- The Washington Times - Friday, May 29, 2009



The West, particularly America, and Israel never wished for Pakistan to possess a nuclear bomb. But on May 28, 1998, they woke up to the fact that Pakistan had become a nuclear state and blamed their intelligence services for failure to anticipate the nuclear tests. Countless books, articles and speeches called Pakistan’s nuclear bomb the “Islamic bomb,” as loaded a term as any, as many considered it a doomsday weapon directed against their interests.

Every effort was made to dissuade Pakistan from owning the bomb. American Secretary of State Henry A. Kissinger frankly told then Pakistani Prime Minister Zulfikar Ali Bhutto, “If you make the bomb, we’ll make an example out of you.”

Mr. Bhutto, the founder of Pakistan’s nuclear program, was, of course, hanged. Gen. Zia al-Haq, who Islamized Pakistan and consolidated its nuclear program, was murdered. More recently, Benazir Bhutto, Mr. Bhutto’s daughter, was assassinated. Others still may face a similar fate.

The question, however, is: Why do neither the Americans nor the Israelis want Pakistan to possess the bomb?

Pakistan is a Muslim country. In fact, Islam is the very foundation for the existence of Pakistan. Except for religion, there really are no other factors that unite Pakistanis. This explains why the Pakistanis are fanatic about religion. It is the essence of their nationhood. Islam is for the Pakistanis as Judaism is for the Israelis, a matter of existence. This is not the same for other countries. China, for example, would be China with or without religion. Similarly, Iran would be the same even without religion. The same applies to Turkey. Pakistan is unique. There can be no Pakistan without Islam, as Islam was the basis for its separation from India and its raison d’etre as a state. Truly, the Pakistani nuclear bomb is a Muslim bomb. Islam for the Pakistanis is not a question of faith only but also a question of identity.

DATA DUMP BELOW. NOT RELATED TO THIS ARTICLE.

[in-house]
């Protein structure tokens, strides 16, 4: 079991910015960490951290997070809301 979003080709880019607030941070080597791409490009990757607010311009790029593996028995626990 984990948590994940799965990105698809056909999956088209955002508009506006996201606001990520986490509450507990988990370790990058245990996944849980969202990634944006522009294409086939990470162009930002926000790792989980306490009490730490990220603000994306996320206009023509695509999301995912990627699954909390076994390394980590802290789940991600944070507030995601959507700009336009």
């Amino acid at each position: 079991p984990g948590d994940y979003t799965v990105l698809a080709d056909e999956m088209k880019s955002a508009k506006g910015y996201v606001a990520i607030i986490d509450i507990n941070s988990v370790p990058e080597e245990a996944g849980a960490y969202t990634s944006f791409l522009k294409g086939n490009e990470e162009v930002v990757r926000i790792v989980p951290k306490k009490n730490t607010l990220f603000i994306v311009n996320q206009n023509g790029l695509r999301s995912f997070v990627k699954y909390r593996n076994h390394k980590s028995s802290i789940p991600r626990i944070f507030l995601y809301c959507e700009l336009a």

Pakistan is witnessing dramatic changes because of its complex demographic structure. Socially, it is composed of various ethnicities and fierce tribes - bordering Afghanistan - that have no loyalty to either Pakistan or Afghanistan. This is a heterogeneous structure comprising people who speak different tongues, which disunites them rather than bringing them together.

Pakistan faces challenges even within its region. It is threatened by the Shi’ite Muslim state of Iran and the Hindu and Buddhist India. Islam in Pakistan does not exist in a safe region. It is surrounded by a hostile environment that provokes its very Muslim essence, facing Buddhism and Hinduism as well as fanatic doctrines and intolerance.

This is the reason behind the formation of violent Muslim groups affiliated with the fierce tribes in Afghanistan as well as al Qaeda and Osama bin Laden. These groups, such as the Jama Islamiya, the Association of Muslim Scholars, the Ulamaa of Pakistan, the Ahl-e-Hadith, the Islamic Movement and others, in fact, provided protection for bin Laden and his movement. They are numerous, vocally declaring their fanatic concept of Islam.

The danger such fanatic groups constitute for the Israelis and Americans is that they may hold the reins of power, to which they indeed aspire. If these groups governed the state, which is a possibility, that would be a very dangerous outcome for the Americans and Israelis. On the other hand, if political parties, such as the Pakistan People’s Party, or even the army, ruled, things would be relatively safe because they presumably constitute responsible institutions. Unfortunately, there is no guarantee that they can form sustainable governments.

If any of these extremist groups were to hold power, the key to the nuclear bomb would be in their hands. This has created the Pakistani quagmire for the Americans and Israelis. To address this potentially dangerous situation, they have attempted to further drive a wedge of hostility between Pakistan and neighboring India.

The Pakistanis are told that their enemy is the Hindus, not the Jews or Christians, and therefore their bomb should be directed toward them, the Pakistanis’ immediate enemy, and not anyone else. Similarly, the Indians are led to believe their real enemy is Pakistan and that the Pakistani bomb was directed toward them rather than the Israelis or Americans.

This policy aims to preoccupy Pakistan with India and India with Pakistan. Perhaps this is why America has not been willing to contribute to solving the Kashmiri problem, whereas the Israelis will try to keep it always flammable.

Tension and anxiety will continue, as will the danger posed by a nuclear Pakistan. Attempts by the Israelis and Americans to extricate themselves from this quagmire, by all means, also will never cease. Either way presents a dangerous endgame to the region and the world.

Moammar Gadhafi is the leader of Libya.

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